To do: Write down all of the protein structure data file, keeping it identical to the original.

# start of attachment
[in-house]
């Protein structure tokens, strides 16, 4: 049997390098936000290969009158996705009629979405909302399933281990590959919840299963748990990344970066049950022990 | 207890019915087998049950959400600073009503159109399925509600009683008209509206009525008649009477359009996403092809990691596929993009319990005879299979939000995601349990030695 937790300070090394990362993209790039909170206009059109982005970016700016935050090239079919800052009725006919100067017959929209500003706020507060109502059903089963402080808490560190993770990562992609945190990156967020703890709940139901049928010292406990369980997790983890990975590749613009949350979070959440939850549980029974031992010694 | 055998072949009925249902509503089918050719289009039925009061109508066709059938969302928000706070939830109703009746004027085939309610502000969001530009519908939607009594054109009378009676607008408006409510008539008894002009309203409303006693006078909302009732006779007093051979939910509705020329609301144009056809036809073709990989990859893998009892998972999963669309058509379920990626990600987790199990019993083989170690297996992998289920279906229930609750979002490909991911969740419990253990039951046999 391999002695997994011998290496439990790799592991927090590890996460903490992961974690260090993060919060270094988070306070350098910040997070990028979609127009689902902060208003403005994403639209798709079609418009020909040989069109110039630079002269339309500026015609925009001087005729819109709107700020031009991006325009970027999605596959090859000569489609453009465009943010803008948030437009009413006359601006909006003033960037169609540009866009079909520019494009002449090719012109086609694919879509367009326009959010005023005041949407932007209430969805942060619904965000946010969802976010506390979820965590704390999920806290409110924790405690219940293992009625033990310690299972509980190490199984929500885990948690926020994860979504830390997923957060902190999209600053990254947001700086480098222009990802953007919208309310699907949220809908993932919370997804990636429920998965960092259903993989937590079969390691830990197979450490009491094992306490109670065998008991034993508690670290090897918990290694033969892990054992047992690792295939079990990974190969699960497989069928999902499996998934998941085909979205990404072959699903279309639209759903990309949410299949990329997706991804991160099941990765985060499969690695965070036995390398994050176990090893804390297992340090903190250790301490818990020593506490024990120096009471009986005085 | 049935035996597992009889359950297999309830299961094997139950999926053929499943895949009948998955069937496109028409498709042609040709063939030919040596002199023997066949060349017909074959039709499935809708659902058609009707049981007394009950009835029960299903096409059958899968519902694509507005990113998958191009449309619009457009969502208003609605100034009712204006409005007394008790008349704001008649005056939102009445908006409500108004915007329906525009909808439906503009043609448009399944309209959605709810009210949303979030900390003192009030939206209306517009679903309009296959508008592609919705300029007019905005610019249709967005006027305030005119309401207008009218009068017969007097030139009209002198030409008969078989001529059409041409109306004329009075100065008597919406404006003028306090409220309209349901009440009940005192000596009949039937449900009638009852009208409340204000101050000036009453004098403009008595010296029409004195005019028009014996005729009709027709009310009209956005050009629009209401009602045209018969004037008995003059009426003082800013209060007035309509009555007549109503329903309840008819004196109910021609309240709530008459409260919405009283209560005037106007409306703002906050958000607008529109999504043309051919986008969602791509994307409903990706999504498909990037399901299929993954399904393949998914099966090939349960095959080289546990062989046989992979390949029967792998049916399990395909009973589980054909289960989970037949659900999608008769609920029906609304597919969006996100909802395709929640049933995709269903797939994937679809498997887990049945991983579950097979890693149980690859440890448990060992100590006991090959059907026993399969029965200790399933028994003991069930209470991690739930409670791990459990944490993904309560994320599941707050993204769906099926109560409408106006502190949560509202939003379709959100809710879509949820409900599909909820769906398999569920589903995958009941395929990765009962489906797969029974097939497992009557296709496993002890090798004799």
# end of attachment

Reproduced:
[in-house]
């Protein structure tokens, strides 16, 4: 049997390098936000290969009158996705009629979405909302399933281990590959919840299963748990990344970066049950022990 | 207890019915087998049950959400600073009503159109399925509600009683008209509206009525008649009477359009996403092809990691596929993009319990005879299979939000995601349990030695 937790300070090394990362993209790039909170206009059109982005970016700016935050090239079919800052009725006919100067017959929209500003706020507060109502059903089963402080808490560190993770990562992609945190990156967020703890709940139901049928010292406990369980997790983890990975590749613009949350979070959440939850549980029974031992010694 | 055998072949009925249902509503089918050719289009039925009061109508066709059938969302928000706070939830109703009746004027085939309610502000969001530009519908939607009594054109009378009676607008408006409510008539008894002009309203409303006693006078909302009732006779007093051979939910509705020329609301144009056809036809073709990989990859893998009892998972999963669309058509379920990626990600987790199990019993083989170690297996992998289920279906229930609750979002490909991911969740419990253990039951046999 391999002695997994011998290496439990790799592991927090590890996460903490992961974690260090993060919060270094988070306070350098910040997070990028979609127009689902902060208003403005994403639209798709079609418009020909040989069109110039630079002269339309500026015609925009001087005729819109709107700020031009991006325009970027999605596959090859000569489609453009465009943010803008948030437009009413006359601006909006003033960037169609540009866009079909520019494009002449090719012109086609694919879509367009326009959010005023005041949407932007209430969805942060619904965000946010969802976010506390979820965590704390999920806290409110924790405690219940293992009625033990310690299972509980190490199984929500885990948690926020994860979504830390997923957060902190999209600053990254947001700086480098222009990802953007919208309310699907949220809908993932919370997804990636429920998965960092259903993989937590079969390691830990197979450490009491094992306490109670065998008991034993508690670290090897918990290694033969892990054992047992690792295939079990990974190969699960497989069928999902499996998934998941085909979205990404072959699903279309639209759903990309949410299949990329997706991804991160099941990765985060499969690695965070036995390398994050176990090893804390297992340090903190250790301490818990020593506490024990120096009471009986005085 | 049935035996597992009889359950297999309830299961094997139950999926053929499943895949009948998955069937496109028409498709042609040709063939030919040596002199023997066949060349017909074959039709499935809708659902058609009707049981007394009950009835029960299903096409059958899968519902694509507005990113998958191009449309619009457009969502208003609605100034009712204006409005007394008790008349704001008649005056939102009445908006409500108004915007329906525009909808439906503009043609448009399944309209959605709810009210949303979030900390003192009030939206209306517009679903309009296959508008592609919705300029007019905005610019249709967005006027305030005119309401207008009218009068017969007097030139009209002198030409008969078989001529059409041409109306004329009075100065008597919406404006003028306090409220309209349901009440009940005192000596009949039937449900009638009852009208409340204000101050000036009453004098403009008595010296029409004195005019028009014996005729009709027709009310009209956005050009629009209401009602045209018969004037008995003059009426003082800013209060007035309509009555007549109503329903309840008819004196109910021609309240709530008459409260919405009283209560005037106007409306703002906050958000607008529109999504043309051919986008969602791509994307409903990706999504498909990037399901299929993954399904393949998914099966090939349960095959080289546990062989046989992979390949029967792998049916399990395909009973589980054909289960989970037949659900999608008769609920029906609304597919969006996100909802395709929640049933995709269903797939994937679809498997887990049945991983579950097979890693149980690859440890448990060992100590006991090959059907026993399969029965200790399933028994003991069930209470991690739930409670791990459990944490993904309560994320599941707050993204769906099926109560409408106006502190949560509202939003379709959100809710879509949820409900599909909820769906398999569920589903995958009941395929990765009962489906797969029974097939497992009557296709496993002890090798004799």